• Saturday, December 09, 2023
businessday logo


Why FIFA must save football from ‘Shylocks’

Why FIFA must save football from ‘Shylocks’

…the rot in football fraternity is choking the fun in the game

The rot in football is a vicious cancer found in the players, managers and administrators as well.

FIFA, as the beast we know it to be now, was born in 1974 when Joao Havelange became president.

Sepp Blatter brought in Coca-Cola, and other firms to pay for the development of the game and for sponsoring youth competitions.

That is how football suddenly became a product and many merchants started becoming astonishingly wealthy, taking advantage of the game to the detriment of the fans.

The game of football, ordinarily is meant to be impartial, apolitical and universal, uniting the people every day.

But, the reality is that the game is fast tearing people apart, creating gulfs of mistrust within the circle by virtue of the stakeholders’ insincerity.

Over the years, officials of the Federation of International Football Association (FIFA) have been caught napping over cases of corrupt practices.

Hence, often the outcome of games are not reflections of what happened in the field of play.

In 2010, during qualifications for the World Cup hosted by South Africa, France striker Thierry Henry’s handled assist broke Irish hearts in Paris, denying Giovanni Trapattoni’s team a spot in World Cup 2010.

This opened the debate over the quality of officiating in football, and the need for officials to desist from aiding cheating in football.

Henry was not the first, and he will not be the last, to take advantage of the trust of officials.

Prior to Henry’s incident, in the 2002, World Cup, in a game between Brazil and Turkey at the group stage, Brazil was leading 2-1 with just minutes left of the game when Rivaldo began to waste time at a corner kick.

Irritated by the delay, Turkish player Hakan Unsal kicked the ball in the Brazilian’s direction, striking him in the knee. Rivaldo went down holding his face, and the referee sent off Unsal despite the linesman standing directly beside the Brazilian when he was hit.

Read also: FIFA World Cup Qatar 2022 Team Facts: Will an African team win it? – by MSport

There are many other instances of bias officiating in football at the expense of the helpless fans. Remember the ‘hand of god’ scenario involving Maradona and England.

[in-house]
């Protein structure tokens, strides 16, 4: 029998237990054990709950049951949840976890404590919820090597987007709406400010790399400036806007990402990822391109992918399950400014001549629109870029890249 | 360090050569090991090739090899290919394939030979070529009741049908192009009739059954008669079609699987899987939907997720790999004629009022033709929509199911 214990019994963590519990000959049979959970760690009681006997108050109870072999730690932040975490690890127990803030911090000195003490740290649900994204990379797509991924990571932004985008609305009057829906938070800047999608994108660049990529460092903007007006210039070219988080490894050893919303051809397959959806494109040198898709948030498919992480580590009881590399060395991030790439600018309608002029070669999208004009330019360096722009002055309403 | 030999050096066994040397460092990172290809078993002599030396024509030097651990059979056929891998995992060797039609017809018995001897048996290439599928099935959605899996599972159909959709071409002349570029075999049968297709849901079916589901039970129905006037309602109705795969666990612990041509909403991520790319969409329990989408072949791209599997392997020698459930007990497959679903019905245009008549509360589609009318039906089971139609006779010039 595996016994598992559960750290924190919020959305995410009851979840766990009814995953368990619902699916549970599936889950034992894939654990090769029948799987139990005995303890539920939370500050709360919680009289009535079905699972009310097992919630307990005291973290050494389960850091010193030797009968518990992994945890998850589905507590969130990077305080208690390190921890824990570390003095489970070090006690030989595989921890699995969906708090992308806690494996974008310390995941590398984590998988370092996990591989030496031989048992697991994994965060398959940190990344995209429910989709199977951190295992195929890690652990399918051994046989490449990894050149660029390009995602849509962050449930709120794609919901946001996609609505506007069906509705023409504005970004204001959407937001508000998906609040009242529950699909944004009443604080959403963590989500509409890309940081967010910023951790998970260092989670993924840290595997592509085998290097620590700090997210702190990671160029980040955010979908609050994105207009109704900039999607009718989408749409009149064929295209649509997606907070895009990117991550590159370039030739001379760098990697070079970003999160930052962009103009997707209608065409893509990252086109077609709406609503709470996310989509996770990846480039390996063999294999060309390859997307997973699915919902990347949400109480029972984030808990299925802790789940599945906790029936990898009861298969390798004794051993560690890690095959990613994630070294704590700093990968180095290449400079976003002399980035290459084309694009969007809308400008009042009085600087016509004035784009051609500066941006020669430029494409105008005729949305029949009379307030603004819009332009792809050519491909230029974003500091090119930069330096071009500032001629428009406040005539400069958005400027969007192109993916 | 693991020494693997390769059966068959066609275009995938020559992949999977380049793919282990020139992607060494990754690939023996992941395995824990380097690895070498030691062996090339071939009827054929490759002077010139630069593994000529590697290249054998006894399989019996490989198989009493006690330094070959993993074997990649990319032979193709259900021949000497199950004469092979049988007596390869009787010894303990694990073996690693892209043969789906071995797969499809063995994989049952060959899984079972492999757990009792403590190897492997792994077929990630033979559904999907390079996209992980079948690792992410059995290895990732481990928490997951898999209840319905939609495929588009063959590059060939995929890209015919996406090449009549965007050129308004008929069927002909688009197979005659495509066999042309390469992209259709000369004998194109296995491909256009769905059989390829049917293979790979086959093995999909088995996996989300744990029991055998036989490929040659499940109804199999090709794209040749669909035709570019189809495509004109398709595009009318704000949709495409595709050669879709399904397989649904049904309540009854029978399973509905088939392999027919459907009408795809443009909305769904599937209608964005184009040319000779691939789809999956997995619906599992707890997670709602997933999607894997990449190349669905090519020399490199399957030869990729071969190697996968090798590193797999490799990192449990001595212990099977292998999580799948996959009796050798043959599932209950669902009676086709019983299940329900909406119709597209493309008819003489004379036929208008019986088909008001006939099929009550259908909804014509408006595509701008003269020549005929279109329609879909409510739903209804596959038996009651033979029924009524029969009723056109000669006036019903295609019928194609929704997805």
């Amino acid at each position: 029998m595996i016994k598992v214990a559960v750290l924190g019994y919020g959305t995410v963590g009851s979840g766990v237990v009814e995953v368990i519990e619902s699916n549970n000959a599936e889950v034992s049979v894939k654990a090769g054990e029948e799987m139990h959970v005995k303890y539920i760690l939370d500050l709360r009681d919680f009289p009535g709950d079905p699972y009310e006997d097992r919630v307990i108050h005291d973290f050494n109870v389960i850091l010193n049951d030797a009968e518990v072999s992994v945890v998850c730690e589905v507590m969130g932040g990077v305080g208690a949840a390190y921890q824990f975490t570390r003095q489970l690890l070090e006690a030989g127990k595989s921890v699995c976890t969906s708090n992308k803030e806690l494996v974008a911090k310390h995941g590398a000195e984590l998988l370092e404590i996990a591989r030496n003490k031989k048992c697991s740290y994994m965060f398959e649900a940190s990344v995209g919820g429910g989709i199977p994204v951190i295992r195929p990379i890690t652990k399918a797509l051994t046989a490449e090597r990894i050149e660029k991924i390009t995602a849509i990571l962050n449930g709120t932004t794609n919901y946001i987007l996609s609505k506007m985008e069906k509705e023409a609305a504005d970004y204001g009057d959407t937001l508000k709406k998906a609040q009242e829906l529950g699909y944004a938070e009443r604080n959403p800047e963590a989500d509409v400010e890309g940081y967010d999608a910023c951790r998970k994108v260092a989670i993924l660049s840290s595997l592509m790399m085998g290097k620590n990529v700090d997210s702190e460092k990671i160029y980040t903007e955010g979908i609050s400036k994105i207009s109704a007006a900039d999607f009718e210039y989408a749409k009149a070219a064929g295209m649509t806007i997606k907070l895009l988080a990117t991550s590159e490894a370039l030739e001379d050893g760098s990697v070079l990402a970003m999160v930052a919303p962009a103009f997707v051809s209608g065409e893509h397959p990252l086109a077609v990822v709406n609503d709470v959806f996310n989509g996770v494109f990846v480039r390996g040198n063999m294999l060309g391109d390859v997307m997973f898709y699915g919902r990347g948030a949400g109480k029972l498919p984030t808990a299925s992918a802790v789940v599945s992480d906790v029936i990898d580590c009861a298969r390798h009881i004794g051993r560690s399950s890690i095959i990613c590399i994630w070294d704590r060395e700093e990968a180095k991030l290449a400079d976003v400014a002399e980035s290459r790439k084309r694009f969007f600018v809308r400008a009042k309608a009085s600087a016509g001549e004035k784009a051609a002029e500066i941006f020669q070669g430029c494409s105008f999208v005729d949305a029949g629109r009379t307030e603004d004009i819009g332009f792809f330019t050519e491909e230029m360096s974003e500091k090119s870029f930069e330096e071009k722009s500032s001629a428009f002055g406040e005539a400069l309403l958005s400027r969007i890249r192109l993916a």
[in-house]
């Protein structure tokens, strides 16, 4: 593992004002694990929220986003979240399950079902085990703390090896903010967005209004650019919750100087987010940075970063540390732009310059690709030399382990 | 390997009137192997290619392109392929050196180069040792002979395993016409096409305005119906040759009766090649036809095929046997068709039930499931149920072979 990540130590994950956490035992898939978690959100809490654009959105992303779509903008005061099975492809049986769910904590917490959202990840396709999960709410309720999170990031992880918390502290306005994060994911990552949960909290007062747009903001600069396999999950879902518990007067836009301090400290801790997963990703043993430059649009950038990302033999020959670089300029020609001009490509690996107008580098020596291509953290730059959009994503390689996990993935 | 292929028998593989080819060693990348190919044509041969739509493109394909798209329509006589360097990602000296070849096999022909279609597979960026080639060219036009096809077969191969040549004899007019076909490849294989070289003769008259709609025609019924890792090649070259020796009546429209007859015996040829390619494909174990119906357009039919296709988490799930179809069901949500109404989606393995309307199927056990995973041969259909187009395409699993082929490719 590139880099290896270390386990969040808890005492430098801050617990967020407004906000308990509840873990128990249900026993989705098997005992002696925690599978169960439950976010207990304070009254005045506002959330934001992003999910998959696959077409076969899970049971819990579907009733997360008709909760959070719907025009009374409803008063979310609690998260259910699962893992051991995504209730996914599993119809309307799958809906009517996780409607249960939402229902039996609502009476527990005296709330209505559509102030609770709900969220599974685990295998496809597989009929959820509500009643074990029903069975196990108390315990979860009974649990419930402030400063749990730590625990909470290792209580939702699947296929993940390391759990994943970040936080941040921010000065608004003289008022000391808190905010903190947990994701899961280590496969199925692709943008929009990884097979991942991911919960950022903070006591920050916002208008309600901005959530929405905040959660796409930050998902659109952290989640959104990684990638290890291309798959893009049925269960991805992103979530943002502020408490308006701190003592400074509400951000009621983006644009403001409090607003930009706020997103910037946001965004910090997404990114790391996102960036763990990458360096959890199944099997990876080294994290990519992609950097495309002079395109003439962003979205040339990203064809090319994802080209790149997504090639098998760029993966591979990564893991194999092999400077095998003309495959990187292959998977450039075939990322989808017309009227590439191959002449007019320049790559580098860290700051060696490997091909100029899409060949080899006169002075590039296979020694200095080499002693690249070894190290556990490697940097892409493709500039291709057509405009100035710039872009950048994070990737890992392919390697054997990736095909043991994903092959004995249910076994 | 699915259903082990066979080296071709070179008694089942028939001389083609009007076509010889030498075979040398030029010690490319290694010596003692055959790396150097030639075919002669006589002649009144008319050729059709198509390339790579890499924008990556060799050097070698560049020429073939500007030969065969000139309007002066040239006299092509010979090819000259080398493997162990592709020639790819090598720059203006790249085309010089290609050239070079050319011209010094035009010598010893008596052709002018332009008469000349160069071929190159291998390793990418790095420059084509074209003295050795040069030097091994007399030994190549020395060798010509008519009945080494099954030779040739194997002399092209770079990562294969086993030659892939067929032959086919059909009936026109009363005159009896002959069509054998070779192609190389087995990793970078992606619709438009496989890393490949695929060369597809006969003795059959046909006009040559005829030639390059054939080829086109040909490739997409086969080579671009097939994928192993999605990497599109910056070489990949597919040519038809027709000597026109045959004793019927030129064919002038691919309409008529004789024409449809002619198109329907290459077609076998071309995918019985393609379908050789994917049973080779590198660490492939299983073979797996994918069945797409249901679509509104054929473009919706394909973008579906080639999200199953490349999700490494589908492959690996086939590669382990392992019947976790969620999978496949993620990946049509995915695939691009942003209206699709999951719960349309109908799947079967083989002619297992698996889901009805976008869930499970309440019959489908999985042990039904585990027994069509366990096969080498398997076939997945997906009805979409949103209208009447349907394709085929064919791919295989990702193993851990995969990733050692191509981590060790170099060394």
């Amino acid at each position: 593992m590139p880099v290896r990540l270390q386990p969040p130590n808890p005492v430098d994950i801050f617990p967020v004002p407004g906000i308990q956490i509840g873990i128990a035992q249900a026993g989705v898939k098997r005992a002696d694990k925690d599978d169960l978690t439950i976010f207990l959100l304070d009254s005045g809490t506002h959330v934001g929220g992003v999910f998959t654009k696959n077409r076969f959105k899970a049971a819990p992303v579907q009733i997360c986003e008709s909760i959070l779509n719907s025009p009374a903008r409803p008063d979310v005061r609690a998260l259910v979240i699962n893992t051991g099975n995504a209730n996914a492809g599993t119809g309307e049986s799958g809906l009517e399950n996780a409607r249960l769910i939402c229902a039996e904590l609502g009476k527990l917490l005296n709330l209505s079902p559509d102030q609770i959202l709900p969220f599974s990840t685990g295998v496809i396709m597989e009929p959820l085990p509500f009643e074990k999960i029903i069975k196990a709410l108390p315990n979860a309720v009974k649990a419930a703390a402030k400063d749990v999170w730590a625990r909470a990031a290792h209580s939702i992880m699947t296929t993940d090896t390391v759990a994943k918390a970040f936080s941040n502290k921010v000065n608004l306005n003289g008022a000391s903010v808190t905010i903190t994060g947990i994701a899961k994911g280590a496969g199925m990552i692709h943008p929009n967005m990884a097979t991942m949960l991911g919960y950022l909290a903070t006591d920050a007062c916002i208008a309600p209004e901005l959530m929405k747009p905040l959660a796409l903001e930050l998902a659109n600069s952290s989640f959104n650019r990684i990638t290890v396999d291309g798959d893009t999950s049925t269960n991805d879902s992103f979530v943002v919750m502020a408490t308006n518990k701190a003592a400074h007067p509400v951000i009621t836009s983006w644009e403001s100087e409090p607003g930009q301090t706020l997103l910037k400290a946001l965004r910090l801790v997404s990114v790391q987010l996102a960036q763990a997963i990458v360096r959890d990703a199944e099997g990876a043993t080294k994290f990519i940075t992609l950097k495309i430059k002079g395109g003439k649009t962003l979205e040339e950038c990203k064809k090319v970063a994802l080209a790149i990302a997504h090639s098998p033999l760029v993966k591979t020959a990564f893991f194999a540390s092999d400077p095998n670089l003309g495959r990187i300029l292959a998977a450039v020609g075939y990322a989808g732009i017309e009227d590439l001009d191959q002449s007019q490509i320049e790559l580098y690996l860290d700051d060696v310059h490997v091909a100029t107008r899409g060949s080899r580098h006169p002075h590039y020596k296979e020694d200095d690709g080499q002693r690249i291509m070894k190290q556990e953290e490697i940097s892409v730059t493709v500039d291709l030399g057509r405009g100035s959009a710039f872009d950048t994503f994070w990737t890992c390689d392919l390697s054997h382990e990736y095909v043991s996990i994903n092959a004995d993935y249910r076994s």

At the just concluded FIFA Women’s World Cup allegations of sexual misconduct surfaced against the Zambia coach, Bruce Mwape.

Mwape was accused of robbing a player’s breasts after a training session.

At press conferences during the World Cup, Mwape was repeatedly asked about the allegations, which he called “fake” while dismissing suggestions he should resign.

“What are you talking about? I would like to know because there is no way I can retire without reason” he told reporters.

“Maybe your reason is because of what you are reading from the media or from the press, but the truth of the matter should actually come out, not just on rumours.”

As if that was not enough, Luis Rubiales, president of the Royal Spanish Football Federation (RFEF) was also in the news for an alleged immoral act of kissing Jenni Hermoso, a female player on the lips on the presentation stage.

Similarly, Jorge Vilda, the Spain boss was alleged to have grabbed the breast of a female coach during the World Cup final.

Lauren James was seen stamping on the back of Michelle Alozie for out-marking her in the round of 16 game between the Three Lionesses of England, and Super Falcons of Nigeria.

Read also: Qatar conscripts civilians for FIFA World Cup security

FIFA in its true character only suspended James for two matches while in a lesser incident involving Deborah Abiodun, a Nigerian player and a Canadian, Abiodun was issued a red card and suspended for three games.

It is good that FIFA has suspended Luis Rubiales, though provisionally, the issues of Mwape are still pending.

FIFA cannot afford to close its eyes over the murky businesses in the players’ transfer market witnessed every now and then. There is a great need to sanitise, and streamline the transfer market.

Football agency is one loosely regulated business across countries, and it is killing the game.

Besides, the instances of club owners treating players as commodities must be addressed. A good example is in the cases of Benjamin Mendy and Mason Greenwood.

Both were cleared by recognised court of law for their various charges, yet the clubs failed to do the needful by absorbing them and helping them to resurrect their careers.

Clubs are now placing corporate image over and above human beings. FIFA should step in and address this mess or else many ladies will cash on the development to rip-off players.

Moreover, bearing in mind that football is more than just being a sport, it is a source of livelihood, and a way of life, among others; FIFA should take the bull by the horn!